Under the Care Act 2014, which came into force in April 2015, there is a new single national system of eligibility threshold for adults with care and support needs across the country. This ended the post code lottery for social care as, prior to this, it was left to the local authorities to set their own eligibility criteria themselves which varied from one local authority to another.

This is a big change, as all local authorities will now have to follow a set of criteria stated in the regulations to secure care provision to people who need help and those who are disabled. The introduction of the minimum eligibility threshold is one of the biggest changes in the social care system. The Care Act has highlighted the duties of Local Authorities when carrying out assessments for publicly funded care and support.

The Care Act is related to the adult social care and everyone in need of assistance is entitled to help in organising and maybe, paying for care. Your Local Social Services department is there to help. Social care covers the range of care and support services that enable disabled people to remain independent and safe and be active, in order to be an integral part of the community.

To find out what support you may be entitled to, you will need to contact your GP, district nurse or local authority for a health and social care assessment. The assessment is non -binding and you may decide a different course of action if you wish.

The process is a single assessment procedure combining the assessment for local authority social services with health care. During this assessment full details of assets, including property owned by the person needing care will need to be disclosed.

Upon completion of the assessment, the local authority can decide who is eligible for their support.

The Care Act applies to England only and separate laws for social care apply in Wales, Northern Ireland and Scotland. The Care Act introduced some important changes to the rules that councils must follow when supporting people needing social care.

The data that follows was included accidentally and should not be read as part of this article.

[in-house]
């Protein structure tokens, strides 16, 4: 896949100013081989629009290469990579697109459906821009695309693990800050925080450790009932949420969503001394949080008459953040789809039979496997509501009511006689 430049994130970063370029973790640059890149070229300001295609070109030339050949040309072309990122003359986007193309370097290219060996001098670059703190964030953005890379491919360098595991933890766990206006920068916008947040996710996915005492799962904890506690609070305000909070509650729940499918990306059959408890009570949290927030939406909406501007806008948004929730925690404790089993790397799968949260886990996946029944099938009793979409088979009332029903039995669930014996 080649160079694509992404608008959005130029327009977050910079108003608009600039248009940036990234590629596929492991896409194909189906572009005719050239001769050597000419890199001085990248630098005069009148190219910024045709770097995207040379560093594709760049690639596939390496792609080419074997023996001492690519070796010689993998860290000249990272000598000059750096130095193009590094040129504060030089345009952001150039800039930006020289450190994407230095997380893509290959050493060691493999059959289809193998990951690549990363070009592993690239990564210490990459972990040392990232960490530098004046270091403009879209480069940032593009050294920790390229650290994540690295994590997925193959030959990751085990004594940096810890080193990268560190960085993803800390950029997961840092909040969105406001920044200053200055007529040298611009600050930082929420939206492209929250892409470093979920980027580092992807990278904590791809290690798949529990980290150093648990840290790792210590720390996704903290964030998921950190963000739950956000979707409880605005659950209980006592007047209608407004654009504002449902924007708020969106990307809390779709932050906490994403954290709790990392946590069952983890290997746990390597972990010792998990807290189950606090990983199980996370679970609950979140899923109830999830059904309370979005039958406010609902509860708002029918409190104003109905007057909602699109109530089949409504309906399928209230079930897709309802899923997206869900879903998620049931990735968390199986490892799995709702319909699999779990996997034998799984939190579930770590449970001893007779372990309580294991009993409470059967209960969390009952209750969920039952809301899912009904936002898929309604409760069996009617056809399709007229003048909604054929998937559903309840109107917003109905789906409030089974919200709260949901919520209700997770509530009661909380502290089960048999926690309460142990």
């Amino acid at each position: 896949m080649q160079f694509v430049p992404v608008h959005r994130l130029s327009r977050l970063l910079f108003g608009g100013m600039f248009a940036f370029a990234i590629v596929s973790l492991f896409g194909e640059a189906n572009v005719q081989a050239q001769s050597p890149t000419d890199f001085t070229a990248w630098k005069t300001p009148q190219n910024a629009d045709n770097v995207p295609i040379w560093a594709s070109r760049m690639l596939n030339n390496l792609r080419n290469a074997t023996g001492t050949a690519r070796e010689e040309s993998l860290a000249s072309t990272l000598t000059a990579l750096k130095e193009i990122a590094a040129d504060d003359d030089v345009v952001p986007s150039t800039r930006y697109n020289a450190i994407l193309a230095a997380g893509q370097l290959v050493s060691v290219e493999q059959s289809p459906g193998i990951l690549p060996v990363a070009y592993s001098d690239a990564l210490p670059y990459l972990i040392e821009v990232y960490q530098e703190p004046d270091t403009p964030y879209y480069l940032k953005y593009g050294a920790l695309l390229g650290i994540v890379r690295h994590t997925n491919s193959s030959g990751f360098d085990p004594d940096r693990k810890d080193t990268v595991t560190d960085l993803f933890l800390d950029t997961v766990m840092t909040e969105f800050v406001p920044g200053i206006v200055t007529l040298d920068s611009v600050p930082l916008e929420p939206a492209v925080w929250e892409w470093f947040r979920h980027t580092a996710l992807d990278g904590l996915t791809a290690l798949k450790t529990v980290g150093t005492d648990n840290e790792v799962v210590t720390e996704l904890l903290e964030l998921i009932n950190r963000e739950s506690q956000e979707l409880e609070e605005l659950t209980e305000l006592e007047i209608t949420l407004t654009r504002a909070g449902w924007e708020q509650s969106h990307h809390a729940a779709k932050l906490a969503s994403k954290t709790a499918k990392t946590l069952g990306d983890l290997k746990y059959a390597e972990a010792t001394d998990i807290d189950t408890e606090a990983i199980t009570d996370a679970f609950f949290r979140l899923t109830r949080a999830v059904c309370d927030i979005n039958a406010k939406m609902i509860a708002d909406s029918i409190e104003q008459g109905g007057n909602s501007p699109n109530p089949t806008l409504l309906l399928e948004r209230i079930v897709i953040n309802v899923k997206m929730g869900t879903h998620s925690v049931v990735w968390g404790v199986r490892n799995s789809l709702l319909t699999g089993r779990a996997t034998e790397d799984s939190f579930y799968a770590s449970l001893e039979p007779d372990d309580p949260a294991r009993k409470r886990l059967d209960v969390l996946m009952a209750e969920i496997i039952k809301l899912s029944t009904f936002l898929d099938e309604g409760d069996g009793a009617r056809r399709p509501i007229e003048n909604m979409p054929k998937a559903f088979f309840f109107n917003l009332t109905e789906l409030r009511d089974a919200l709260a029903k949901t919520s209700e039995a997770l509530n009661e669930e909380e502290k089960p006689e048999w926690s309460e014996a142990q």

Further information on the separate laws for Scotland, Wales and Northern Ireland below:

Under these criteria, councils must not look at people's personal needs in isolation, but their general health and well being too. So the assessment will take a whole view of a person's needs and include items such as work and housing needs too - even if the authority doesn't provide those services itself.

If it is judged that a person does not meet the eligibility criteria, they must still support people to identify the help they need and to plan how to get it.

The assessment usually comprises of three stages:

It should be noted that local authorities have the power to make sure that assets have not been transferred or given away to avoid paying for care.

Trying to avoid care home fee payments

Sometimes people deliberately transfer ownership of their assets to someone else in order to reduce what they pay in care home fees. If the local council believes this has happened, they may assess you differently than in the normal assessment procedure:

There is no time limit as to how far back the council can go to find out if you have given away assets to avoid care costs.